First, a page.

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ENGLISH DOCS FOR THIS DATE- Nulling and Fning Prepared Lists (CSS-087RB) - B731015RB78

RUSSIAN DOCS FOR THIS DATE- Обнуление и Доведение до ПС Подготовленных Списков (2) - Б731015RB78
- Обнуление и Доведение до ПС Подготовленных Списков - Б731015RB78
Saint Hill Manor, East Grinstead, Sussex
Re-Revised 4 December 1978
Remimeo (Revisions in this type style) CS Series 87RB

Nulling And F/Ning Prepared Lists

(Ref: HCOB 4 December 1978, How To Read Through An F/N)

A prepared list is one which is issued in an HCOB and is used to correct cases. There are many of these. Notable amongst them is C/S 53 and its corrections.

It is customary for the auditor to be required to F/N such a list. This means on calling it that the whole list item by item is to F/N.

To F/N a list, you do it Method 3. Somebody’s got the wrong idea that it is done Method 5 — going over and over and over something.

A recent C/S of mine on the subject stated: “The reason you’re having trouble F/Ning a list is because you don’t do M3, handle each read to the end and then reassess M3 and handle each read to the end. It is obvious from your list markings that you were doing M5 over and over, which of course gets into protest. Usually M3 at some point will begin to F/N and that is the reason you do M3. Also, when you miss on a prepared list the F/N stops. So there were a few minor misses on these lists but mostly because you were doing it M5. Also, it takes an R-Factor that you’re going to clean up everything on the list.”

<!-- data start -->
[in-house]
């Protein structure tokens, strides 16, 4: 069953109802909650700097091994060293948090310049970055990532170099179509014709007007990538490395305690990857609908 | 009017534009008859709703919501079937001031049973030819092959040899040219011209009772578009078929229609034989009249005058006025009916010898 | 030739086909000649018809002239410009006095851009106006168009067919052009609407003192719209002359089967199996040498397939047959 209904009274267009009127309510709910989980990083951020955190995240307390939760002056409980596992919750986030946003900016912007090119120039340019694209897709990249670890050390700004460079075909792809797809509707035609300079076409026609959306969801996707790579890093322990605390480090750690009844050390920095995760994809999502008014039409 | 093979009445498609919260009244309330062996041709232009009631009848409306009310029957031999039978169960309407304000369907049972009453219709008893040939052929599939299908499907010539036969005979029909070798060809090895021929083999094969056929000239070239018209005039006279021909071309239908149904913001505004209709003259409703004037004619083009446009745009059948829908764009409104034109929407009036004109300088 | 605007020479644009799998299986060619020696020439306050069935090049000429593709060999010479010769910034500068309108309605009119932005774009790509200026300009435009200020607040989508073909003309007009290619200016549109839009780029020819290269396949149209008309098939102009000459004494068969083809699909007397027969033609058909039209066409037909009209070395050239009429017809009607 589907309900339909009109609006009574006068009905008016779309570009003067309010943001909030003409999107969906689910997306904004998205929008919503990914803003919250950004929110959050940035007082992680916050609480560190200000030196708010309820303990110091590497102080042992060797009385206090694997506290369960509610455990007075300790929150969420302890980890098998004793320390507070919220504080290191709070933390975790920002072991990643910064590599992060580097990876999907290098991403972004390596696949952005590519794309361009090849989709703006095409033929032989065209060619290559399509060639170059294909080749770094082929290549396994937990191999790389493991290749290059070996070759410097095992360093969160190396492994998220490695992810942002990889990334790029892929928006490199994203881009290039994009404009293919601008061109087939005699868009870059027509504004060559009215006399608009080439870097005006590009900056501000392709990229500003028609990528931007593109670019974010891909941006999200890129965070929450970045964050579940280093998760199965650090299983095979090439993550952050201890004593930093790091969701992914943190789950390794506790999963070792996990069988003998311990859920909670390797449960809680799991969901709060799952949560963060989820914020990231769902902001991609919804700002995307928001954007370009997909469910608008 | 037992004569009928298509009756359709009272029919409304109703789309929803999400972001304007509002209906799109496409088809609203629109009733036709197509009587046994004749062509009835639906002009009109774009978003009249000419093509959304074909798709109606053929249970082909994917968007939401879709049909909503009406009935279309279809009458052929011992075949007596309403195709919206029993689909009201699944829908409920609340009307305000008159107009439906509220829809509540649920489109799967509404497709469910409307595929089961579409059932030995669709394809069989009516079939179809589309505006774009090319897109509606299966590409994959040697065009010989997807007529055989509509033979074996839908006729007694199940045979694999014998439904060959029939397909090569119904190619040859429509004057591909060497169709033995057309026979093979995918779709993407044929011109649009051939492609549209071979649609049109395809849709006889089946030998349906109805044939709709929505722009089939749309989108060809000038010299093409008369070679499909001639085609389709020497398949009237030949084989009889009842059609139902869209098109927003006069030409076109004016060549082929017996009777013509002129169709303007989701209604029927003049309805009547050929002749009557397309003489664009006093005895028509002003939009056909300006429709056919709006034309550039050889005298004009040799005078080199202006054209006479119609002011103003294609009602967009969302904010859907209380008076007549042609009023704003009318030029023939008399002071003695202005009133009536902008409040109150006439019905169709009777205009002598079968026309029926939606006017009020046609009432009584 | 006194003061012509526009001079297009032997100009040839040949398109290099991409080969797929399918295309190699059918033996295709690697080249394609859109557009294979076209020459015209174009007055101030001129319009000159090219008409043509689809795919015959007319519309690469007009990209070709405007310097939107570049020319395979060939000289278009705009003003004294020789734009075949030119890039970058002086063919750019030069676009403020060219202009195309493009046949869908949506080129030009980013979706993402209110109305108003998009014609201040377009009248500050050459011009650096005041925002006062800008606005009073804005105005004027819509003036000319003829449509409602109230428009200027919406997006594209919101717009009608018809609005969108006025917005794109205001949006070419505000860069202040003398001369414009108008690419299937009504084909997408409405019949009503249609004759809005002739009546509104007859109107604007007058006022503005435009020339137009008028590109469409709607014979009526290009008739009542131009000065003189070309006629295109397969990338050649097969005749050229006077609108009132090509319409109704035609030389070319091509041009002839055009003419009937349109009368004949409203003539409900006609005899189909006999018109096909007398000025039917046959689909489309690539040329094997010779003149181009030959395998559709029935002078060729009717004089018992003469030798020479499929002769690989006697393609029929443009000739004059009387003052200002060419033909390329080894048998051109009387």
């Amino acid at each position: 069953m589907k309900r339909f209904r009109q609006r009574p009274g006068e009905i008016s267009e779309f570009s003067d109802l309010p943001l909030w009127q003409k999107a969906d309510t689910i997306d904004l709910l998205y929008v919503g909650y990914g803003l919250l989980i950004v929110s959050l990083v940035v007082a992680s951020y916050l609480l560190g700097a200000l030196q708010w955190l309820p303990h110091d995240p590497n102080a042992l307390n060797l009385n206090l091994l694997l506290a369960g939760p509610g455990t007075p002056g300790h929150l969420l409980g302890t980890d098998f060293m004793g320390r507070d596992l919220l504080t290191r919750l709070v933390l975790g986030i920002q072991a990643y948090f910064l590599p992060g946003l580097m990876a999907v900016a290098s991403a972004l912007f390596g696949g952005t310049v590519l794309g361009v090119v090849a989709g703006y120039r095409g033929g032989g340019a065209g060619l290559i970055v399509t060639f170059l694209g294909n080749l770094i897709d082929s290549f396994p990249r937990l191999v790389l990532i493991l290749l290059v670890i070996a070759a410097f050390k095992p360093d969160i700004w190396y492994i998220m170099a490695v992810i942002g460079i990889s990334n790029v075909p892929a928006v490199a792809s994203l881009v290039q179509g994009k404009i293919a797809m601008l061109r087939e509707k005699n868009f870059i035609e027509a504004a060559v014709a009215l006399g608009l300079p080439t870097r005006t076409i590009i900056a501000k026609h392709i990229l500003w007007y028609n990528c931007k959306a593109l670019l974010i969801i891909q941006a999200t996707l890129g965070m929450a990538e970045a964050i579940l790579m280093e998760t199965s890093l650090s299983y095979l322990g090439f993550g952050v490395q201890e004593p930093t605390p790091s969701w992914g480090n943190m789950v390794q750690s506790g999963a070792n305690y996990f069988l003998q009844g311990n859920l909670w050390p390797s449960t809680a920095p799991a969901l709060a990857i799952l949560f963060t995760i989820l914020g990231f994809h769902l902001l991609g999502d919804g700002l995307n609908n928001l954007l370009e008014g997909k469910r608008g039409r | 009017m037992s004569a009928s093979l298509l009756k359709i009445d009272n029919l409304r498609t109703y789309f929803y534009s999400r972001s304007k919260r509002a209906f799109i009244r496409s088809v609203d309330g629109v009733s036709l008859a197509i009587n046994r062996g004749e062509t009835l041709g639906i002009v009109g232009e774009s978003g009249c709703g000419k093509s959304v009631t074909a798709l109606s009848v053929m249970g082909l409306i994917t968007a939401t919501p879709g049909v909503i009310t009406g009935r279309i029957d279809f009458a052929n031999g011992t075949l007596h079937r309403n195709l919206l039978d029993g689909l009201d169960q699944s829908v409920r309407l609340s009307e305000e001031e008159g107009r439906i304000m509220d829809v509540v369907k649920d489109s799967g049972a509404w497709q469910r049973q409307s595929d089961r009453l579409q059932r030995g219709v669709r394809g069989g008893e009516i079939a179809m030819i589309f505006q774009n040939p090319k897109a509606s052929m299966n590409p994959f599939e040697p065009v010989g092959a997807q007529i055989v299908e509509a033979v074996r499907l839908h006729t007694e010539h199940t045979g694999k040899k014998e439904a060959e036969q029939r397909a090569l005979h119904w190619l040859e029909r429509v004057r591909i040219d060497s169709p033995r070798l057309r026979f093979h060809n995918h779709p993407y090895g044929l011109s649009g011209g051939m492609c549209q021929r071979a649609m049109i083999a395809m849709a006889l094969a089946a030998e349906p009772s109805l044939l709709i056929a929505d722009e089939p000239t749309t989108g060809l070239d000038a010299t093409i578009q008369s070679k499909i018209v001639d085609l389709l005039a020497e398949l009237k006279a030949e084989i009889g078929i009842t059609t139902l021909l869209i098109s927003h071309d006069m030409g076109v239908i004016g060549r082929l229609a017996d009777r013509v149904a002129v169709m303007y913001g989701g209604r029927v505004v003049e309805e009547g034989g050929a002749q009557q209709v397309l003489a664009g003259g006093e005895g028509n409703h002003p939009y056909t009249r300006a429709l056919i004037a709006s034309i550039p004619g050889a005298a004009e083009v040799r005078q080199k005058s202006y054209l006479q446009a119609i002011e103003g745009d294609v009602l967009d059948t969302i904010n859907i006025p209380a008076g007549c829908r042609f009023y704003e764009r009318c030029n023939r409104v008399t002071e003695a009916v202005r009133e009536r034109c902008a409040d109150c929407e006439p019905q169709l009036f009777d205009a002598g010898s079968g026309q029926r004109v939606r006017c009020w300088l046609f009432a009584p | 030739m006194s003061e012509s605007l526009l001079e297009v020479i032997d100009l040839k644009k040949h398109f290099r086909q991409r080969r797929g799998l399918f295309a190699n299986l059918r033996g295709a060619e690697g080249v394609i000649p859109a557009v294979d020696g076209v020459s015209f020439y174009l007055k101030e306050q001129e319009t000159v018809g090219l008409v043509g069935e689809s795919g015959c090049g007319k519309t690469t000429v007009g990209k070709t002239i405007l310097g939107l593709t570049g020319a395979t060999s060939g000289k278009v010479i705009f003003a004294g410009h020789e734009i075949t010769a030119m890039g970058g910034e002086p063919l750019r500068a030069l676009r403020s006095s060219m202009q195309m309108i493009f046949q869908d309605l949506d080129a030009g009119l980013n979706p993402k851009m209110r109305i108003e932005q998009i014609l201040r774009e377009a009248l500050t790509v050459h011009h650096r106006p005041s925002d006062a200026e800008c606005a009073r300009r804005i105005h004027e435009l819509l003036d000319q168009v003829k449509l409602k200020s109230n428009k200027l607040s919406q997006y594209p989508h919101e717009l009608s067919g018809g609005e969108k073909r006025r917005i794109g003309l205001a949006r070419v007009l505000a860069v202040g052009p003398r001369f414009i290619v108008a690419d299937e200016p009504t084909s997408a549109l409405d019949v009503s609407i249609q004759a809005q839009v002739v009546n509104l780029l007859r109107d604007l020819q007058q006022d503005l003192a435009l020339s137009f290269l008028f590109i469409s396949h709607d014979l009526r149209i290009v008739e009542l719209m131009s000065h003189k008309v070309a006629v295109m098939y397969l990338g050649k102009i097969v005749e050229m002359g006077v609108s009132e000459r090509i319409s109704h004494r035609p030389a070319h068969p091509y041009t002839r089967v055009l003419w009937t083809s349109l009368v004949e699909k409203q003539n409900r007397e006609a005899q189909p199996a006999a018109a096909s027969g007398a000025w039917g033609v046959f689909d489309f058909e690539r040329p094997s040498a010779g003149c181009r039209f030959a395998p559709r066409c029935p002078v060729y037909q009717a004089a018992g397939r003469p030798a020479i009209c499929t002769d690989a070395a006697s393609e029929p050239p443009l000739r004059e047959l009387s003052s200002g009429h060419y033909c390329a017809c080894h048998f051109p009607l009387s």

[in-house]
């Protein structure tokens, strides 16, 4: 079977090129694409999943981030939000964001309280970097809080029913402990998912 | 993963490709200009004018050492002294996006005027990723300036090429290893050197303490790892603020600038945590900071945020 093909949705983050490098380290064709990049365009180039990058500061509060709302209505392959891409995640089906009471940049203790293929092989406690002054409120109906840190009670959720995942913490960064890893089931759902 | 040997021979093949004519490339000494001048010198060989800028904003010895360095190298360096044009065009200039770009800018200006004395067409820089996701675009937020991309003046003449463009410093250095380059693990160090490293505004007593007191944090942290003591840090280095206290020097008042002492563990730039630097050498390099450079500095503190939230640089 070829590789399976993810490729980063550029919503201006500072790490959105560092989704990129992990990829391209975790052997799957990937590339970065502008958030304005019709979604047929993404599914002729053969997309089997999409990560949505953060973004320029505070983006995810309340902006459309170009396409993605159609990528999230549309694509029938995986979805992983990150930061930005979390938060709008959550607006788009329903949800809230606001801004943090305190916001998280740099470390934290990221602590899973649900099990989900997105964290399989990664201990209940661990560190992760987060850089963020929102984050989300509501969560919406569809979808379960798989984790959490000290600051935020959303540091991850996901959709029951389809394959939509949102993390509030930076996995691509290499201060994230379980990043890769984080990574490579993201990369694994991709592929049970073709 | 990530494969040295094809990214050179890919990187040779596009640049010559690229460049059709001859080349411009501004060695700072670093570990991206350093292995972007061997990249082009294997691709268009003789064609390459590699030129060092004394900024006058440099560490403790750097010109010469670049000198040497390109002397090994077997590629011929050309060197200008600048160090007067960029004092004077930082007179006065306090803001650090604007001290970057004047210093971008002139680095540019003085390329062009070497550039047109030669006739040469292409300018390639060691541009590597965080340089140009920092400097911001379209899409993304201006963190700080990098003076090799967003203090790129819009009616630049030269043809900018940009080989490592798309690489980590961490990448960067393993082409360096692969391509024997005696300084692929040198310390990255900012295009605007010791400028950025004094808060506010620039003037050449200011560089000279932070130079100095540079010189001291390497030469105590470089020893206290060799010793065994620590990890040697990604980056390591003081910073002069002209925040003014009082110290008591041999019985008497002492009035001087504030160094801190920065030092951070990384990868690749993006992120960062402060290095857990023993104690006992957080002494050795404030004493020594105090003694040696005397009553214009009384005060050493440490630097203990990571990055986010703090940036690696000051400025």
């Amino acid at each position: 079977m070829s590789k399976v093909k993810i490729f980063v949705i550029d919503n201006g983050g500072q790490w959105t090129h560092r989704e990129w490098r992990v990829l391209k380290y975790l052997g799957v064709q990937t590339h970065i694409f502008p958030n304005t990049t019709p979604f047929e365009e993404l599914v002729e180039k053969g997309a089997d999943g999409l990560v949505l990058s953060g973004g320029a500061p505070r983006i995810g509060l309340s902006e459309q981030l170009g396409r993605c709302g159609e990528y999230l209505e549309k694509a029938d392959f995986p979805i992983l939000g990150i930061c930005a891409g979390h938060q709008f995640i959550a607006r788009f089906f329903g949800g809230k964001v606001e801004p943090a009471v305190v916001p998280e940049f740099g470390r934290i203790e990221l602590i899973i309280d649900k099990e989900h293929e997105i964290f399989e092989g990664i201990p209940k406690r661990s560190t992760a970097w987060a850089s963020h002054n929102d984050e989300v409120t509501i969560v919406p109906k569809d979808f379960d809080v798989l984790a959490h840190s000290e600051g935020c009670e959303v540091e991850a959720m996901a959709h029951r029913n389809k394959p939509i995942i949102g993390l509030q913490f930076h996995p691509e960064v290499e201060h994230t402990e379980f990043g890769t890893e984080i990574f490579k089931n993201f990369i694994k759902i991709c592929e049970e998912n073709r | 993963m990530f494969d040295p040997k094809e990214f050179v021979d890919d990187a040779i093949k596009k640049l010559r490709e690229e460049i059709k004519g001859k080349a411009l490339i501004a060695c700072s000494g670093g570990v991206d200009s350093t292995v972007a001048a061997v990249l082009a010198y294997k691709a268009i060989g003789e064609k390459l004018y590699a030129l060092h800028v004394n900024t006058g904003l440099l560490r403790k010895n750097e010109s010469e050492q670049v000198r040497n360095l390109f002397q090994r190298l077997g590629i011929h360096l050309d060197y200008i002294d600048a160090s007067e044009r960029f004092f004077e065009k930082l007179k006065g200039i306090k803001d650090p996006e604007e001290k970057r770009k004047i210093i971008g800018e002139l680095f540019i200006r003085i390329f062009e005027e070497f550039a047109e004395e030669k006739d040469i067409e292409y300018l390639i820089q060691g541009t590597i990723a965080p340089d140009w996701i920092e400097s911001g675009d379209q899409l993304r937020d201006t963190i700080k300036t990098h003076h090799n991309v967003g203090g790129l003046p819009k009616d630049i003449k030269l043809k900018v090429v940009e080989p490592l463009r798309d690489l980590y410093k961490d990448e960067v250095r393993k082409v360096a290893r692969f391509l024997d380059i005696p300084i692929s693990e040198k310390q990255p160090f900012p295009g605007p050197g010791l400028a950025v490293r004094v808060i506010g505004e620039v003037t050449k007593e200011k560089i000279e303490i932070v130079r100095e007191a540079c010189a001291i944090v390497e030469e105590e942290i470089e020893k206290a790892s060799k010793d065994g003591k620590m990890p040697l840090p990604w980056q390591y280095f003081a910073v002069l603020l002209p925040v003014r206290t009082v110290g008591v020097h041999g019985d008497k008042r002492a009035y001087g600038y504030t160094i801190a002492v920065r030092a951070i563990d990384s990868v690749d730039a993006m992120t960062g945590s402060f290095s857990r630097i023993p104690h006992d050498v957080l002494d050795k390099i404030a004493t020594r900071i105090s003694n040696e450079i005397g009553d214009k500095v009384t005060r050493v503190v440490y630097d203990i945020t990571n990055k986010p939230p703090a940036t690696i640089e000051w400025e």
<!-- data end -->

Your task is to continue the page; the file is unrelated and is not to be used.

You handle a list Method 3 by calling the line and handling the line. A prepared list should be used to get optimum results on a pc. If a prepared list reveals that more needs to be handled, i.e. engram in restimulation, then it would be handled. (Note: In this case the handling would be to assess the L3RF and handle the reads. Warning: You would not run Dianetics on a Clear, Dianetic Clear or OT. For C/ears and OTs you would assess the L3RF and then simply indicate the read.)

If a more major action was found to be needed it would be programmed for handling, per list instructions. If something hot leaps into view on a prepared list then handle it.

It is the wrong think that one has to quickie a prepared list and get it to F/N in a hurry rather than to use it to get optimum results on a pc.

All the list must be called a final time.


Now and then you get the extreme oddity of a list selected to exactly remedy the case not reading but not F/Ning.